But the urgency of the situation was emphasised by the latest report that showed climate change is not just increasing the likelihood of displacement but directly driving people from their homes through more intense, extreme weather events that disrupt services, damage infrastructure and destroy livelihoods. 

The report, “Walking into the eye of the Storm: How the Climate Crisis is driving Child Migration and Displacement”, stressed that children were more likely to be physically affected by climate-related events than adults, being more sensitive to malnutrition and infections,  but also face threats to their mental health and a greater risk of violence including recruitment to armed militias. 

Steve Morgan, Director of Save the Children’s Migration and Displacement Initiative, said: 

The scale of the crisis is huge, and growing fast. It is a perfect storm that we must stop in its path – before it is too late. 

“Before, climate change often led to short term displacements and families would go back after the cyclone or flood was over. Now because of the frequency of natural disasters and slow onset degradation, we’re seeing more and more permanent migration, with many children unable or unwilling to return. They can never go home again. 

“Children and their families often move to areas that are equally high-risk, and get little support to build their resilience and integrate in their destinations. It is clear that many current responses to climate-related migration and displacement are not sustainable or fit for purpose.”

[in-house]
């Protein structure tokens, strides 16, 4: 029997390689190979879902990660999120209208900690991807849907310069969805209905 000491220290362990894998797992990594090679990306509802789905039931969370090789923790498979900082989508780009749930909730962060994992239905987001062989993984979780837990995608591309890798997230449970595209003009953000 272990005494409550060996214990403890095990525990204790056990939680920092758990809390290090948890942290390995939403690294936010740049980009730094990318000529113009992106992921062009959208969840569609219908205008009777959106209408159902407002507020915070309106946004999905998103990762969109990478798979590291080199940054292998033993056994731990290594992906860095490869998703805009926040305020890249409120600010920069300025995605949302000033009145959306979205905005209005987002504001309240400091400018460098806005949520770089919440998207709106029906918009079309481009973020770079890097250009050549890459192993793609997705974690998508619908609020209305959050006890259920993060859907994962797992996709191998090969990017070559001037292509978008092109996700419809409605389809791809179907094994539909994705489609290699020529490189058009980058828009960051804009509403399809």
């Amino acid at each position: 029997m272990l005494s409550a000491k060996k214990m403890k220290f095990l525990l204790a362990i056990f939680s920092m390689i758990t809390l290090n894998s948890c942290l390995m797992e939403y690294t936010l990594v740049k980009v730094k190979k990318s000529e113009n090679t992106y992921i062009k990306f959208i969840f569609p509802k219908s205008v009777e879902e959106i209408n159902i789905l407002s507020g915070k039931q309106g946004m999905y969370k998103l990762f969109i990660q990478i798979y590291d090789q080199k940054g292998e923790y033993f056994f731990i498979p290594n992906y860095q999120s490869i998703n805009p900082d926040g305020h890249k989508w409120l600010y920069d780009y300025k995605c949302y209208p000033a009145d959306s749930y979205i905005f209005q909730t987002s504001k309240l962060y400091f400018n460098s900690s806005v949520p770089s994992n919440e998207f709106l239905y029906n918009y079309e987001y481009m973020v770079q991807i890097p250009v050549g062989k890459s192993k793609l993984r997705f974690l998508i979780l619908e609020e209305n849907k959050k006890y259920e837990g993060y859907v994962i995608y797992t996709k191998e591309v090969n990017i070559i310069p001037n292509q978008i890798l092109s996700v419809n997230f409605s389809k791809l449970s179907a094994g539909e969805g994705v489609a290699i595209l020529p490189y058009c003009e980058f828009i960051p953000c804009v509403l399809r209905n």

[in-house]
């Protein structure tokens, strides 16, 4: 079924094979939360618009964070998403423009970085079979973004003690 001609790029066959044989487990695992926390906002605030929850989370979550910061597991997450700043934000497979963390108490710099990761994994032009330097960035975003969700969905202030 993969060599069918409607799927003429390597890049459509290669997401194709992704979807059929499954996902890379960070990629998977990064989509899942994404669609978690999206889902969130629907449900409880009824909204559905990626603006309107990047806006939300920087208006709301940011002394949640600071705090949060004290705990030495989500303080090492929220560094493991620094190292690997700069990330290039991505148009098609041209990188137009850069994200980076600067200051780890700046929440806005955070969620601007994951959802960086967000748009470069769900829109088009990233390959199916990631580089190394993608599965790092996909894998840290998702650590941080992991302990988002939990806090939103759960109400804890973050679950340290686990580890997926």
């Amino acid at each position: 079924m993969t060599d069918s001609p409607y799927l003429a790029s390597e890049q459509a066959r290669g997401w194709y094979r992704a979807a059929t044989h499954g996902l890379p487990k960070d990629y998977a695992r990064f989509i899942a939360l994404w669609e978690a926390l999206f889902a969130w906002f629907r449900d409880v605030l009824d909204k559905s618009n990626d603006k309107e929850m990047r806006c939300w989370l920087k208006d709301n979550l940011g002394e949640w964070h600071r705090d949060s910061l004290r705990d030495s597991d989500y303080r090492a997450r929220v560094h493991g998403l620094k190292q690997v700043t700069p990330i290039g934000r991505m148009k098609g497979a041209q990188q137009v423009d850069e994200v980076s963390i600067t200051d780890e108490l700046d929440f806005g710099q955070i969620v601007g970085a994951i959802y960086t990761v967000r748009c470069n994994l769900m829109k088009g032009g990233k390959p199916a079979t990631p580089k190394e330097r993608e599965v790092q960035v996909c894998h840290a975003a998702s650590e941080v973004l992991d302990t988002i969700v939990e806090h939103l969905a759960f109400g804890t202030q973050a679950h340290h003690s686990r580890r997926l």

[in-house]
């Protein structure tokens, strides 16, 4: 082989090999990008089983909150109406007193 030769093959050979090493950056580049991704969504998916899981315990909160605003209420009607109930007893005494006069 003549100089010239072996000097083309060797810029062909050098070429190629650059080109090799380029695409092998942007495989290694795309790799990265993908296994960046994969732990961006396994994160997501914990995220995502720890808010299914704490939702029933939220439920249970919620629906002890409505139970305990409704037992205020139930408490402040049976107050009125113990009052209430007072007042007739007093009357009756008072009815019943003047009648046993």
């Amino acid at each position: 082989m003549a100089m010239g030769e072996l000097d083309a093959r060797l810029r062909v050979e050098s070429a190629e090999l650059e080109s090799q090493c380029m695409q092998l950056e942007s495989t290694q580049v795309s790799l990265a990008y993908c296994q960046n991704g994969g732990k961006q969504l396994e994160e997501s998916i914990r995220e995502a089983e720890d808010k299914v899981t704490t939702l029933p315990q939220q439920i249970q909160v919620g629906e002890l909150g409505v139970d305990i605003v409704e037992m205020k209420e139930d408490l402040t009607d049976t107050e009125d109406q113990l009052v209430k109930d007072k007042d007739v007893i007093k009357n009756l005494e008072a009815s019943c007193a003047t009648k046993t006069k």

Save the Children said currently most national policies on displacement did not consider climate-related events to be a trigger for displacement and that needed to change. The organisation called on the  humanitarian sector and governments to: 

·       Incorporate climate expertise and associated risks into child migration and displacement programming

·       Prioritise the rights and needs of children affected by climate-related migration and displacement by ensuring that legislation, policies, strategies, and plans holistically address climate change’s impact on children

·       Prepare for proactive, planned and child responsive  movement (e.g. timely relocation of communities downstream of glacial lakes) within national responses to climate-related migration and displacement, not just reactive support for unplanned displacement.

·       Build on predictive analytics and forecasting expertise to carry out long-term scenario planning for child migration and displacement in high-risk climate settings alongside responses for improved early or anticipatory action.

·       Establish partnerships with migration and displacement specialists and national government to advance the collection and sharing of disaggregated data on climate-related child migration and displacement.

·       Establish forums for children to share their experiences of climate-related displacement, support each other, and contribute to decision-making and planning processes. 

*Names have been changed to protect the identities of the children involved.